Let’s just sum it up. The swim was a complete disaster. It was my worst swim since Ironman 70.3 Racine (with the freezing lake temps, six foot swells, the current and the undertow). At least there, I had a reason to panic.
I may have been 100 feet from shore when I felt certain that I was going to drown out here. I actually turned around and started heading back to the beach. I then saw a paddle board that was closer and headed towards her instead (mostly because it was closer). I tried to calm down (didn’t really work) and the paddle boarder agreed to stay near me (since I was already about in last place and marked by the lifeguards as the most likely to need rescuing).
The course was a triangle. The first leg, I would be fighting the current the whole way. The second leg, I would have waves coming onto my right side (the side I breath from), and the third leg, the current would help me back to shore.
I swam another hundred feet and had to latch on to the board again. I was doing head up breast stroke half the time. I doubt I took more then 5-6 freestyle strokes in a row. This pattern continued until I reached the turn buoy. I grabbed on to it for a break. I looked around me and there were a couple of struggling swimmers nearby, but almost everyone was long gone. I was dreading the second leg. Waves would be hitting me in the face as I tried to breath. I figured that the first one would send me into a complete panic. Fortunately, that didn’t happen. I was able to keep my face above water, but I never found a rhythm. I was still doing a fair amount of breast stroke. I was still taking breathers on paddle boards and buoys.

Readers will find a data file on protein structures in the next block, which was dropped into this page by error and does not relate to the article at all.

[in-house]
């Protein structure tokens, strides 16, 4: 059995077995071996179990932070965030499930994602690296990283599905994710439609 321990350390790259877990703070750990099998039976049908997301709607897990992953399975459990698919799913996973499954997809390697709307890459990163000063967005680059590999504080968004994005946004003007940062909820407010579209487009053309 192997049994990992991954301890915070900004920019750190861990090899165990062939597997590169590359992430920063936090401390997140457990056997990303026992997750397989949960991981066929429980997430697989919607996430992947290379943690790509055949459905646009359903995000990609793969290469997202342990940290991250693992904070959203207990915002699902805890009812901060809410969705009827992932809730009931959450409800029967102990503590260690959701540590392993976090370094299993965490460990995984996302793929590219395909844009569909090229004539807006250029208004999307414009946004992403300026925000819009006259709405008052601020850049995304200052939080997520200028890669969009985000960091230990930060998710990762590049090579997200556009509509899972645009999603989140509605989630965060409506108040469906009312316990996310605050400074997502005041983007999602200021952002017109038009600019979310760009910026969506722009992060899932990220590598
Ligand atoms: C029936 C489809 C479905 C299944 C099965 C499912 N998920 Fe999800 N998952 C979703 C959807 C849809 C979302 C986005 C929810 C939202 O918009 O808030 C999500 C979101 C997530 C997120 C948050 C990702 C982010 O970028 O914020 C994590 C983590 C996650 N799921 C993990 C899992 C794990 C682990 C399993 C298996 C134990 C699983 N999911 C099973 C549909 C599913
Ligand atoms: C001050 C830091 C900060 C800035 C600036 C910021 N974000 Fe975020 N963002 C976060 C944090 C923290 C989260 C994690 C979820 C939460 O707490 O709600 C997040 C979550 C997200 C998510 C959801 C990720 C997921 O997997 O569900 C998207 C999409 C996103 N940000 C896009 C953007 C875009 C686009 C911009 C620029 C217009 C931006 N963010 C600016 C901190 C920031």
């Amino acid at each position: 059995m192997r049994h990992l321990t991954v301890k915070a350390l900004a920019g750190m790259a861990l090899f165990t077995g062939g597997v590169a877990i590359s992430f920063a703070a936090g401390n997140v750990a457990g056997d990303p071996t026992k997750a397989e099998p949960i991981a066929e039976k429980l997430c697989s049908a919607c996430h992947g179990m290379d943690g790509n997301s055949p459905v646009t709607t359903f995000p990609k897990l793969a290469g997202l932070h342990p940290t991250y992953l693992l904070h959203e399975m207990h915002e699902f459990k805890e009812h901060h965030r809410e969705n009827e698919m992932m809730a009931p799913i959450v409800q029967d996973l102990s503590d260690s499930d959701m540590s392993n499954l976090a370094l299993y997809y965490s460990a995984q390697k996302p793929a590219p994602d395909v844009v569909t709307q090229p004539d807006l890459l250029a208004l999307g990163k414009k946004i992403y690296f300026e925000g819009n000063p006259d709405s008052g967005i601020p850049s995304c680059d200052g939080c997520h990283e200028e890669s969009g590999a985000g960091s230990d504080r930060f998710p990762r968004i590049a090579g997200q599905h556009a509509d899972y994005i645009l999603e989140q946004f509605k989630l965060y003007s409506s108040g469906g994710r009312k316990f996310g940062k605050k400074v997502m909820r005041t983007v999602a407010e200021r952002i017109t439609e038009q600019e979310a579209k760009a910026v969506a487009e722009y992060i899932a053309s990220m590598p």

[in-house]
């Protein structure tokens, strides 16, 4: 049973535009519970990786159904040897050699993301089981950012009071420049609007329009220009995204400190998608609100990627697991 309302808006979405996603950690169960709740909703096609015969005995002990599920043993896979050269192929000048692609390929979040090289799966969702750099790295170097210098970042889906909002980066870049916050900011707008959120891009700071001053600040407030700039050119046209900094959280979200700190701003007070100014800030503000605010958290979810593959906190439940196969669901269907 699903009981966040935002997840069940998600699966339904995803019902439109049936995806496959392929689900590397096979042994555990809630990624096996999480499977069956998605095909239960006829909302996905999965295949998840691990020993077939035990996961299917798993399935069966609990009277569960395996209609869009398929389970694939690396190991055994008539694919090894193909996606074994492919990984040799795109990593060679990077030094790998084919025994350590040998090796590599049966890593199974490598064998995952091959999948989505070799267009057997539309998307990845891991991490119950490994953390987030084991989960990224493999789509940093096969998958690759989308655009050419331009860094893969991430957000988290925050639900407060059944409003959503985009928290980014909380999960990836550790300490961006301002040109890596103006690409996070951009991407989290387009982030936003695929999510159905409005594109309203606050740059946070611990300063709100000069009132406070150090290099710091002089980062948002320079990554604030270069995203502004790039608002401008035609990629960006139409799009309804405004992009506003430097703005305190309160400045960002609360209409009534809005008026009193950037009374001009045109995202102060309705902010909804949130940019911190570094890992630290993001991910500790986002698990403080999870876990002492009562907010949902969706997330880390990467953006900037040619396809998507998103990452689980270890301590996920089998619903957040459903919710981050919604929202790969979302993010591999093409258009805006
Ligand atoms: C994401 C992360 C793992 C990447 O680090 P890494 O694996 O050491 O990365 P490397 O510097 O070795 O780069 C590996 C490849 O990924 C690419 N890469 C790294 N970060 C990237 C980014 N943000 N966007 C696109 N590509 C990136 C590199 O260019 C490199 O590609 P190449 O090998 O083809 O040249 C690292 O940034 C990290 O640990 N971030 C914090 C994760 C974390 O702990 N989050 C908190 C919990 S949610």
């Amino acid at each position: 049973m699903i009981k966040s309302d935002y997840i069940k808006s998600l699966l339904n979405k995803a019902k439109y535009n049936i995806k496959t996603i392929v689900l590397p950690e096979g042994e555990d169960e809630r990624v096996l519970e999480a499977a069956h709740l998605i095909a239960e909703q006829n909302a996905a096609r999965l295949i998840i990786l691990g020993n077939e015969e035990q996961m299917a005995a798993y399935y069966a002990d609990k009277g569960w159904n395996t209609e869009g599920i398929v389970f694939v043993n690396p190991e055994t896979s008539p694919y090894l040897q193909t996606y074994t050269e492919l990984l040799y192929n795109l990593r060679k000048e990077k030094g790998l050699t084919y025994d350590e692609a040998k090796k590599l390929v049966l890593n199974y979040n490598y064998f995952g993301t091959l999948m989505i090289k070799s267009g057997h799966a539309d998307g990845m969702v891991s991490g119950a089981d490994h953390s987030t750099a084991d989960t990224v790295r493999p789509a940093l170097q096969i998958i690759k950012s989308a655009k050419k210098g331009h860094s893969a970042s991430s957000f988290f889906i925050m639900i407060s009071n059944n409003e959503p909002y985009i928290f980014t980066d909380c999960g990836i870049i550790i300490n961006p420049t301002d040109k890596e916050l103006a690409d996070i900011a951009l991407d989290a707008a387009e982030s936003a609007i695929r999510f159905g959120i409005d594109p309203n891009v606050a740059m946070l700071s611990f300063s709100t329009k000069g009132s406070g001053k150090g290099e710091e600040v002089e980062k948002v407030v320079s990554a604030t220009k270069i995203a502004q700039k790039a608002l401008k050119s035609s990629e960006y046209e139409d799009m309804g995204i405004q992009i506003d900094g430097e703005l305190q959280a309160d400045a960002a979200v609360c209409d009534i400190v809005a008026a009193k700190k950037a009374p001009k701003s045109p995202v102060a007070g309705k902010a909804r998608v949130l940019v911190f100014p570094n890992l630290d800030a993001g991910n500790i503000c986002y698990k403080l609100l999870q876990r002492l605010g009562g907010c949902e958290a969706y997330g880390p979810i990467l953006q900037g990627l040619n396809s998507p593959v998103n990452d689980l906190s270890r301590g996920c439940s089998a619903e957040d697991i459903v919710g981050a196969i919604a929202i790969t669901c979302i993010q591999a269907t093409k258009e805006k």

By the time I reach the final turn buoy, I started to wonder if I would miss the swim cutoff. We had thirty minutes to complete the swim. It felt that I was in the water longer then that. I checked my Garmin and realized that I never started to timer. I forgot that I could have just looked at time of day since we started racing as a mass start at 7:00 am. I was having that kind of morning.
I started the final leg, and the current finally started to help me. I started to get into a rhythm, but I still fighting a very high anxiety level, and a certainty that I would get my first DNF. After what seemed like an eternity, my feet touched the sand and I crawled back onto the beach.
Swim Split – 26:57
I expected to be handing over my timing chip. Instead, I was directed to the wetsuit stripper. A quick strip later and I was in transition. I looked around and I few stragglers we’re heading out on the bike and I was the last one there. I knew I passed at least one swimmer at the end of the last leg, so I was not dead last, but I was very close. I had to start catching up. I had to vindicate myself a little bit on the bike. I tried to get through transition as fast as I could, grabbed my bike, and headed out of T1.